I think you are wrong on a serious point. Many of the jobs performed by illegals cannot, due to their very nature, be outsourced overseas. The jobs in agriculture and contruction (which I seem to believe from reading somewhere - Dresner?) where illegals flourish cannot be packed up and moved to othernations.

Your basic points are, however, accurate.

I still believe that we must take control of our border. The question is one of greater significance than just the economic impact of illegals.



Brian B said:

“Support illegal immigration to avoid a recession.”

So it’s ok to break the law, as long as therer’s an economic benefit? Great, I’ll be right over to sell drugs to your kids.



In Harrisonburg the biug chicken processing plants could all very easily move overseas. Industrial chicken production is barely profitable at all as it is. There is nothing very high tech about it. And frozen chickens can be shipped like anything else.

We would end up paying more for our groceries, but that might help organic farmers out there by raising the price point of lower quality industrial meat. Hmmm. Maybe I should vote against illegals anyway.



Brian,

There is no doubt that illegals broke the law.

The question before America is whether prosecuting them for that breach is in the best interests of America.

It is not.

Businesses will be hurt.

Middle class Americans will be hurt.

The only folks who (perhaps) benefit are uneducated natives, who ought to be able to outcompete illegals anyway due to the language advantage. But perhaps they lose their jobs anyway when wages rise to the point that they outweigh the marginal utility of their unskilled labor.

We could also ticket every motorist who goes one mile above the speed limit. We don’t because the cost of enforcement would be too high.



Brian B said:

“The question before America is whether prosecuting them for that breach is in the best interests of America.”

It is. I will be glad to address that point, as soon as I have my lunch break.

but even if I acknowledged the economic benefits, I am disturbed by the argument that the cost benefit alone is enough to justify ignoring lawbreaking. By that logic, all a lawbreaker has to do is make it too expensive to apprehend them, and they’re off scot free. Why bother even having a law if we don’t intend to enforce it?



Isn’t that the way things are already?

When was the last time you were pulled over on the interstate for going 66 miles and hour?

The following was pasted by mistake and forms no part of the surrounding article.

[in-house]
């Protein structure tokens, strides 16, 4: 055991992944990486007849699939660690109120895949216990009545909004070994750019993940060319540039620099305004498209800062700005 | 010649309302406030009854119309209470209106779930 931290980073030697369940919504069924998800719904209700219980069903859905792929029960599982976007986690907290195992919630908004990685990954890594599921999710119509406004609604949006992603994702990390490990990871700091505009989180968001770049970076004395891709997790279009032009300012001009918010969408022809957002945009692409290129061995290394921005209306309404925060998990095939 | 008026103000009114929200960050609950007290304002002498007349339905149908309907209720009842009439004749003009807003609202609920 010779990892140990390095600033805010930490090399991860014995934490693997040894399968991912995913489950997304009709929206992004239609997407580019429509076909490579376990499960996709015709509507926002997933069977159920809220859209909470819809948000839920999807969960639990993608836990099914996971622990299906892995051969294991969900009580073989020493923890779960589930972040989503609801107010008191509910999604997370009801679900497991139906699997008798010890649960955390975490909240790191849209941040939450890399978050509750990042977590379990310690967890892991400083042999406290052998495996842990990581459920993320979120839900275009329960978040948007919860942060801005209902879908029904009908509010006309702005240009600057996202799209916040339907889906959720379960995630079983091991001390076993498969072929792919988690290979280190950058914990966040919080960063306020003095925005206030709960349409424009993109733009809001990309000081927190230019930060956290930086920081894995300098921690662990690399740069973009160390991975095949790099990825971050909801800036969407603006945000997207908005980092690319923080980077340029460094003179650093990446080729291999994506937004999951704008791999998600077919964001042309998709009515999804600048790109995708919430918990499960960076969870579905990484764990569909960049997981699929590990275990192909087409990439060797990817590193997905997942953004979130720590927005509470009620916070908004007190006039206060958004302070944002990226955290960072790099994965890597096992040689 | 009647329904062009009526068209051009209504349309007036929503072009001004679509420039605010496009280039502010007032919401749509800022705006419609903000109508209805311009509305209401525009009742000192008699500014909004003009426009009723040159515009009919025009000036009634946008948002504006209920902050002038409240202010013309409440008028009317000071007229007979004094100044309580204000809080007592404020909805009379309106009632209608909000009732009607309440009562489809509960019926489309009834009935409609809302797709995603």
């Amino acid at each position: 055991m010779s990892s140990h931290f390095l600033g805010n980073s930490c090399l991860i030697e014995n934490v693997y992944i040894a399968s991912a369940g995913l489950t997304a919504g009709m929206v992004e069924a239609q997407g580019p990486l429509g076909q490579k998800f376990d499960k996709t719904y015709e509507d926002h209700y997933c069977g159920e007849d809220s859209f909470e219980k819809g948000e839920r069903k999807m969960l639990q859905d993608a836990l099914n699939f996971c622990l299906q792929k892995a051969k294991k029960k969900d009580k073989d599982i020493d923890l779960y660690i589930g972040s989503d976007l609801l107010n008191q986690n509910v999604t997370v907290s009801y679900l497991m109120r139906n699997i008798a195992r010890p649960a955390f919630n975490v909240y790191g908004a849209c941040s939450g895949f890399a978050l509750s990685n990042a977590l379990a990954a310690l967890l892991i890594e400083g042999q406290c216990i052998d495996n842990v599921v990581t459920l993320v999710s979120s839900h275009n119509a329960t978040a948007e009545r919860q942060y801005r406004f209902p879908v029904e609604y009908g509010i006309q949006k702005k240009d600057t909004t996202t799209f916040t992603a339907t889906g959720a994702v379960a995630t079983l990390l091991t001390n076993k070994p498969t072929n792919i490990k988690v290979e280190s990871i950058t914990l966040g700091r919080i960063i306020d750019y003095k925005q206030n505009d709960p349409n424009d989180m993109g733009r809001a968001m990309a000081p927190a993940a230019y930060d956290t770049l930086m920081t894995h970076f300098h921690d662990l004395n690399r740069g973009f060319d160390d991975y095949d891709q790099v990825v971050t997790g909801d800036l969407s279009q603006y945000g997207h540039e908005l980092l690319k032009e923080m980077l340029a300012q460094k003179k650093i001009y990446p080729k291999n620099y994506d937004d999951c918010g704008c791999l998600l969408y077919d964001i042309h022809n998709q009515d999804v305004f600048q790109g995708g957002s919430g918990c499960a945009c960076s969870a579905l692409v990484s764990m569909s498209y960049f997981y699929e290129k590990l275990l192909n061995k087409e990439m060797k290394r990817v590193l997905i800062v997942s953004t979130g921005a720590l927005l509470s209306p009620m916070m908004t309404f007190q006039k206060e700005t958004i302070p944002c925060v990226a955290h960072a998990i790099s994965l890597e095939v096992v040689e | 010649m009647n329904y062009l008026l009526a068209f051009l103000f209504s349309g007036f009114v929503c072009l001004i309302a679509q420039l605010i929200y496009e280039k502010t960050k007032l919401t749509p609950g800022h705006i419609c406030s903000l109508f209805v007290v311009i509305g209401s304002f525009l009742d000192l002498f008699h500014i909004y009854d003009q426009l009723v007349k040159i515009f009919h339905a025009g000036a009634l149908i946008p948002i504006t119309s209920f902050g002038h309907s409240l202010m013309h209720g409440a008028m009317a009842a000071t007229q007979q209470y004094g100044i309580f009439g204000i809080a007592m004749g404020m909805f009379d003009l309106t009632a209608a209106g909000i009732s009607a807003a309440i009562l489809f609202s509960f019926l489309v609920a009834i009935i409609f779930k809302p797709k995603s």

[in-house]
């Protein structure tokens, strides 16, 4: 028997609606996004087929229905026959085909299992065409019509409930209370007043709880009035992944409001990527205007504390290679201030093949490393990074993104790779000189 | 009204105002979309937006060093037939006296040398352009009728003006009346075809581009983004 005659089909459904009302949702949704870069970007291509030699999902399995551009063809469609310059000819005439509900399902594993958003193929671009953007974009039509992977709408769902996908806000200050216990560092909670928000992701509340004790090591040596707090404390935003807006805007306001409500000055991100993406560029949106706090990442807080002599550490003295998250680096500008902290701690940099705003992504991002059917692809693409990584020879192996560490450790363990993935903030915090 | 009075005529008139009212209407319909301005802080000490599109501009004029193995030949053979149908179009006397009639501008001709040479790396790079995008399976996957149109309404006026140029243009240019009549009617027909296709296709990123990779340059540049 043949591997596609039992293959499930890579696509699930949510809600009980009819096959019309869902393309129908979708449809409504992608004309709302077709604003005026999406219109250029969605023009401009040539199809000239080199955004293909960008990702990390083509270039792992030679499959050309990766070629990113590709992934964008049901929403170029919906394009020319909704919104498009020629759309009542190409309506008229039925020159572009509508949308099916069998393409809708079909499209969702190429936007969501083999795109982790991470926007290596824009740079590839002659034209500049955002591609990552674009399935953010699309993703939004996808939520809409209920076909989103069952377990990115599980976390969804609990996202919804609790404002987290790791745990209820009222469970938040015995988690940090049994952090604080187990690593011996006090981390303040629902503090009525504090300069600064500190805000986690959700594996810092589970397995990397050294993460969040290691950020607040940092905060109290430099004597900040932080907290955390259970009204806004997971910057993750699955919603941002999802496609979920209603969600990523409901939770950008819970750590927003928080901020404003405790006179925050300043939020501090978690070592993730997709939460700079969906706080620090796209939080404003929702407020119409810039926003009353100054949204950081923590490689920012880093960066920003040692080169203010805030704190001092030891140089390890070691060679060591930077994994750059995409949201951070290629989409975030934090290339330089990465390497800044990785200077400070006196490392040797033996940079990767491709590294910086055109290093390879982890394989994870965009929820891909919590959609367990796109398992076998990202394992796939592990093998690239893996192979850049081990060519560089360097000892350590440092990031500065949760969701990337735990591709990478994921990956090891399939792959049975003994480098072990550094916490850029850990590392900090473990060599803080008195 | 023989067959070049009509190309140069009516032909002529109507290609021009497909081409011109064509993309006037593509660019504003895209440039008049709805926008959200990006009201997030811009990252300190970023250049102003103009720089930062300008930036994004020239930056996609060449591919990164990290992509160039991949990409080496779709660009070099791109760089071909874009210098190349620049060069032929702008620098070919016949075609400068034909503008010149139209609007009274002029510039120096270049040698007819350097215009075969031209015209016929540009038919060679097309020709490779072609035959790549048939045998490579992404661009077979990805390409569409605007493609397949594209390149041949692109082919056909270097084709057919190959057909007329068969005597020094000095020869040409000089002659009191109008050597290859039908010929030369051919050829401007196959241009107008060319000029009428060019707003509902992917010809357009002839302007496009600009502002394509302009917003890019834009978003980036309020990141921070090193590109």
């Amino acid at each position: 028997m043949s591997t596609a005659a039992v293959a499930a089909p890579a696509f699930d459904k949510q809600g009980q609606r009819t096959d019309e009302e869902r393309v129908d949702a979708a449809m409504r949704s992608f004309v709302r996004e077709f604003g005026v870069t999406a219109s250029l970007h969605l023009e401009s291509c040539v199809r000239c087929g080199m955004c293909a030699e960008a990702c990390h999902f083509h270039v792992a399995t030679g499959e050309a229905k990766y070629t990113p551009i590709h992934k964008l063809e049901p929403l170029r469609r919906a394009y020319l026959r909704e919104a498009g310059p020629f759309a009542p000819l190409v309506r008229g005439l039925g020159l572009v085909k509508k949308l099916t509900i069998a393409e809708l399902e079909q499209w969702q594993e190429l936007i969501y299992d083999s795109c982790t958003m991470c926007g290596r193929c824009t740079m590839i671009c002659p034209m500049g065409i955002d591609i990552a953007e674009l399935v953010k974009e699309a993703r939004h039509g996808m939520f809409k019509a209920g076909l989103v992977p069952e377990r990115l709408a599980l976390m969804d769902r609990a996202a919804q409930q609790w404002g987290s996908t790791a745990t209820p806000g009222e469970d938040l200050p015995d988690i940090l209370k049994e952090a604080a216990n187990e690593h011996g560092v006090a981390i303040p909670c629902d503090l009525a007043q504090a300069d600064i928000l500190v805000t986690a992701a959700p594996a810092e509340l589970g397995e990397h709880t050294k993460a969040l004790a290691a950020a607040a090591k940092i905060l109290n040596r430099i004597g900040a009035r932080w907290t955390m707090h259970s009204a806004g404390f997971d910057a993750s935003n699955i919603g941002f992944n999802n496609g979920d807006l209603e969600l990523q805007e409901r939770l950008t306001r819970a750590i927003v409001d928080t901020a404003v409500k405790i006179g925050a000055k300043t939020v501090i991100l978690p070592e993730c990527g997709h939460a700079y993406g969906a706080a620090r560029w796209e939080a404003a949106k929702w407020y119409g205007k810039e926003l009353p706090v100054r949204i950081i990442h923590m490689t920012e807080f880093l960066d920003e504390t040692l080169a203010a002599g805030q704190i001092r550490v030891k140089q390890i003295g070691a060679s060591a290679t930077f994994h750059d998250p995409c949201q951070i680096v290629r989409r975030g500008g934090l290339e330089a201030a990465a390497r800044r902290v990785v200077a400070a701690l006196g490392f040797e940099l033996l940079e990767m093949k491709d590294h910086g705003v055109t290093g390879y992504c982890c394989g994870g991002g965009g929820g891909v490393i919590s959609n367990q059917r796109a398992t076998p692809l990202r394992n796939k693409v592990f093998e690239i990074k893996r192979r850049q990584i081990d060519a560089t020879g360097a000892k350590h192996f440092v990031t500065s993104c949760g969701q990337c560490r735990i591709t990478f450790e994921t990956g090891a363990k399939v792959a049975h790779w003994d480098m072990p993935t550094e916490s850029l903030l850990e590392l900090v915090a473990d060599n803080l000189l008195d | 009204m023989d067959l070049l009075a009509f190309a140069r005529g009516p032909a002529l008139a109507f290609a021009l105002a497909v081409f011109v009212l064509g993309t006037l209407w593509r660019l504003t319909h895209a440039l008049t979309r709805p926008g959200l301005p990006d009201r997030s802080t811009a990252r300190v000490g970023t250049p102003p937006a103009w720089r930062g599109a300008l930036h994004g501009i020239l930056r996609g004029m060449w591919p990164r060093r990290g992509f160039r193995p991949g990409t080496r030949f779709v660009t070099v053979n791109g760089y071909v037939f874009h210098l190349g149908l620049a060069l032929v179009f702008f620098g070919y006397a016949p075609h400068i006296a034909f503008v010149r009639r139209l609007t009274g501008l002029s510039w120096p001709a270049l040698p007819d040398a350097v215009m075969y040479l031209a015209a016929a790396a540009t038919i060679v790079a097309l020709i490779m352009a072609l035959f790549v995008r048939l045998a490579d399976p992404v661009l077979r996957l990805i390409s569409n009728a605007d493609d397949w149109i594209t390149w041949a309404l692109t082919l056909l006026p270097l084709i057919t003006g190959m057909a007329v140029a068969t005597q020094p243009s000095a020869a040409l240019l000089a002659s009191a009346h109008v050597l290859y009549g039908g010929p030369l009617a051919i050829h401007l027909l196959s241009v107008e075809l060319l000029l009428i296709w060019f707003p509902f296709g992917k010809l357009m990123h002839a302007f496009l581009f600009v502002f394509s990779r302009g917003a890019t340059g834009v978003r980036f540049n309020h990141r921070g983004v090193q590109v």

When was the last time the INS actually penalized a company for hiring illegals?

When was the last time some 12 year old was charged with tax evasion for not reporting her babysitting money?

The cost to apprehend and prosecute mean that victimless crimes are usually ignored. In fact, lawbreaking is often tacitly encouraged. When you see a state trooper on the interstate, he is generally travelling between 75 and 80. This is not because troopers are scofflaws. The authorities know that everyone will always drive the speedlimit when they see smokey, so smokey is told to move through traffic as quickly as possible so that traffic flow can resume as quickly as possible in the 74 mph zone. Honestly, it is more dangerous if everyone obeys the laws and drives 65.



Brian -

“Why even have a law if we don’t intend to enforce it.”

Exactly.

All of Bush’s talk about securing borders is meaningless. He knows that this tough talk is all window dressing to distract people while the corporations and middle class regularize the system in which immgrant labor continues to subsidize our bottom line.

We may be having fun debating this, but this is just high school forensics extra credit. The reality is that immigration will not be resrticted in any meaningful way because the interests groups that matter have no intention of actually restricting immigration.

It’s much like our debate over gay marriage - we can score points and argue, but it is a done deal. The opponents have admitted as much when they claim we need a constitutional amendment that has zero chance of ever happening. The Protection of Marriage Act doesn’t trump the Constitution. The state constitutional changes are invalidated by the supremacy clause. Bashing gays gets votes, but deosn’t derail the contitutional train. Those who oppose gay marriage are like Faubus and Wallace and Connor - they can stand at the courthouse steps with their billy clubs and shotguns, but they are only delaying the inevitable.



Polymath said:

I must concur, Smallholder, that illegal immigration will continue to be largely ignored until the problem is even worse than it is now. Illegal immigrant labor does subsidize our economy. But our economy is not a prepetual motion machine. Locking down the border (now) and implementing a guest worker quasi-temp-agency program (later) is the only way to stop the flow of illegals while benefiting from the large pool of unskilled labor they represent.